Begin Main Content Area
Media > Health > Details

Department of Health: If You Have a Cold or the Flu, Antibiotics will Not Work for You


Harrisburg, PA – To kickoff Antibiotic Awareness Week, Secretary of Health Dr. Rachel Levine today encouraged residents to know the proper time to use an antibiotic and offered tips on how to prevent infections.

“Antibiotics are some of the most commonly prescribed drugs in medicine and can be lifesaving; however, they can also be overprescribed,” Dr. Levine said. “Taking antibiotics when they are not needed can increase a person’s risk of getting an infection that does not respond to antibiotic treatment at a later date. It is important to remember that antibiotics only kill bacteria, not viruses. If you have a cold or the flu, a sore throat not caused by strep, or a runny nose, an antibiotic is not the right medicine for you.”

An antibiotic is a medicine that kills or stops the growth of bacteria. They are essential tools used to treat a number of common and more serious infections, like those that can lead to sepsis or meningitis. According to the CDC, at least 30 percent of the antibiotics in the U.S. outpatient setting are prescribed unnecessarily.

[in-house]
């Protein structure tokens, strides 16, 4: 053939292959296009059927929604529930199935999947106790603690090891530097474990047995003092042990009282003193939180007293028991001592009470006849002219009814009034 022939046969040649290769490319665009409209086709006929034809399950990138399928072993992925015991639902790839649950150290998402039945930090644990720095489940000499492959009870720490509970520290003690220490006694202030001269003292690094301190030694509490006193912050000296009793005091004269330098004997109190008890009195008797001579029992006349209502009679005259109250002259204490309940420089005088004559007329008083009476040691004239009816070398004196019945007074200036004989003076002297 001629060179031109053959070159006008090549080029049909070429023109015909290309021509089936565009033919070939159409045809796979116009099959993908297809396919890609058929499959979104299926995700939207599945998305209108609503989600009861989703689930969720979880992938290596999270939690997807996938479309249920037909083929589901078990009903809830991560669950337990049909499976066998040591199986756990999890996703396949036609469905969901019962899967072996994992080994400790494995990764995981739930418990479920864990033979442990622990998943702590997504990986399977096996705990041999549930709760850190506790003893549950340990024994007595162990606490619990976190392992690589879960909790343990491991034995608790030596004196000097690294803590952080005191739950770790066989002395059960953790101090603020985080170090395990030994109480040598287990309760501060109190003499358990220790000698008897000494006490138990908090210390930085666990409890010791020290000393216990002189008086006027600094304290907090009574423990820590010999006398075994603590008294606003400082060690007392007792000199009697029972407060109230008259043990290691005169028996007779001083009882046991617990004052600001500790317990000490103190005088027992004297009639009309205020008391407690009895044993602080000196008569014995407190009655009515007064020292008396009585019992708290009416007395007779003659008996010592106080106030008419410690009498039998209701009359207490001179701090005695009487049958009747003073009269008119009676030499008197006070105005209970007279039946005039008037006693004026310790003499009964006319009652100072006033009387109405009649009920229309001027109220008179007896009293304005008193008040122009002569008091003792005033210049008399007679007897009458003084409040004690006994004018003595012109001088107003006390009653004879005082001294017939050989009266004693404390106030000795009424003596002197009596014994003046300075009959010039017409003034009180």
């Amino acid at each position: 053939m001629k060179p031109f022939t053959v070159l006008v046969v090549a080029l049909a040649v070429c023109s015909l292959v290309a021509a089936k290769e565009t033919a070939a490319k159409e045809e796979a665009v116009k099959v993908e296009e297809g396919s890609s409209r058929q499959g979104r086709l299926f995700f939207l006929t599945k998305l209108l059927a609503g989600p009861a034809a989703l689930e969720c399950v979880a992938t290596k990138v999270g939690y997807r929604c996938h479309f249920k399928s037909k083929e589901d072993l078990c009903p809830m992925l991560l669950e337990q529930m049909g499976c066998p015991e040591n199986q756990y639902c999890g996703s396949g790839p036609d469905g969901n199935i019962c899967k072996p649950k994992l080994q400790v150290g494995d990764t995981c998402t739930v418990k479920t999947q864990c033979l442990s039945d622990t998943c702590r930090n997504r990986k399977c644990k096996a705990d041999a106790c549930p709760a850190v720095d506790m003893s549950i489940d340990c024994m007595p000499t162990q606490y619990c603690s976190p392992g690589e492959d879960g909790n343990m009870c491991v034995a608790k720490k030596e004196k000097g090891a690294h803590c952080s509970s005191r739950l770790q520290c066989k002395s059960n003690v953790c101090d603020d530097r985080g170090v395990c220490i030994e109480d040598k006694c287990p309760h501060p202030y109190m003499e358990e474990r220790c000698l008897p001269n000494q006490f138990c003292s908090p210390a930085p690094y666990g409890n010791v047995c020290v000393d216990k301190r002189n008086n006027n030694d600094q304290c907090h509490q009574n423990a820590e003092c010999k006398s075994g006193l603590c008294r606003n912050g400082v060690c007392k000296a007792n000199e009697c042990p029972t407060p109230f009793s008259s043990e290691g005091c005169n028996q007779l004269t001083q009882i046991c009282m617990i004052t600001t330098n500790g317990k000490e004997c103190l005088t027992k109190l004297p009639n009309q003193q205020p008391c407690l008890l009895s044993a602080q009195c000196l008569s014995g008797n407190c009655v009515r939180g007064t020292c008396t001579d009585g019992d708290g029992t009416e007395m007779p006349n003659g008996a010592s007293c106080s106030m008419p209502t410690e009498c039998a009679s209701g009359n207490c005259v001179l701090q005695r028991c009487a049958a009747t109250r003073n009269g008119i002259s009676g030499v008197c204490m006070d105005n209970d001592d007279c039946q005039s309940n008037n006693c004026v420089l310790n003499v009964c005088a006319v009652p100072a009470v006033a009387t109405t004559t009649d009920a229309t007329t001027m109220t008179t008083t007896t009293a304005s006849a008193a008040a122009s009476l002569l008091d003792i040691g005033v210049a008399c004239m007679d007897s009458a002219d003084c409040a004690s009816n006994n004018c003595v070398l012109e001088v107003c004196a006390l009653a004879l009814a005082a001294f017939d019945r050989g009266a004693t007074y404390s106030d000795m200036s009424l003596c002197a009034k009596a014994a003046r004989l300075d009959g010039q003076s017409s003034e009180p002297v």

When used incorrectly, antibiotics can lead to antibiotic resistance, which is one of the most urgent threats to public health. Resistance happens when bacteria do not respond to the drugs designed to kill them. The CDC states that each year, approximately 2 million people in the U.S. become infected with bacteria that are resistant to antibiotics.

Preventing infections in the first place reduces the amount of antibiotics that have to be used and also reduces the likelihood that resistant bacteria will form. There are several things you can to do fight the spread of infection:

  • Always wash your hands with soap and warm water before touching or eating food, after using the bathroom, taking out the trash, changing a diaper, when caring for someone with norovirus or C. difficile infection or when hands are visibly soiled. For all other situations the CDC recommends using alcohol-based hand sanitizer to perform hand hygiene;
  • Make sure your health care providers, such as doctors, nurses and dentists, perform hand hygiene and wear gloves if appropriate before treating you;
  • Sneeze or cough in your elbow to prevent the spread of germs—If you sneeze or cough into your hands perform hand hygiene immediately afterwards;
  • Avoid close contact with others if you are sick; and
  • Make sure your vaccinations are up-to-date including an annual influenza vaccination.

The department’s Healthcare Associated Infection Prevention/Antimicrobial Stewardship program is committed to preventing healthcare associated infections and promoting the judicious use of antibiotics with the ultimate goal of making healthcare safer for all Pennsylvanians.

For more information on antibiotics and antibiotic resistant infections, visit or follow us on Facebook and Twitter.

MEDIA CONTACT: Nate Wardle, 717-787-1783 or

#  #  #

Share This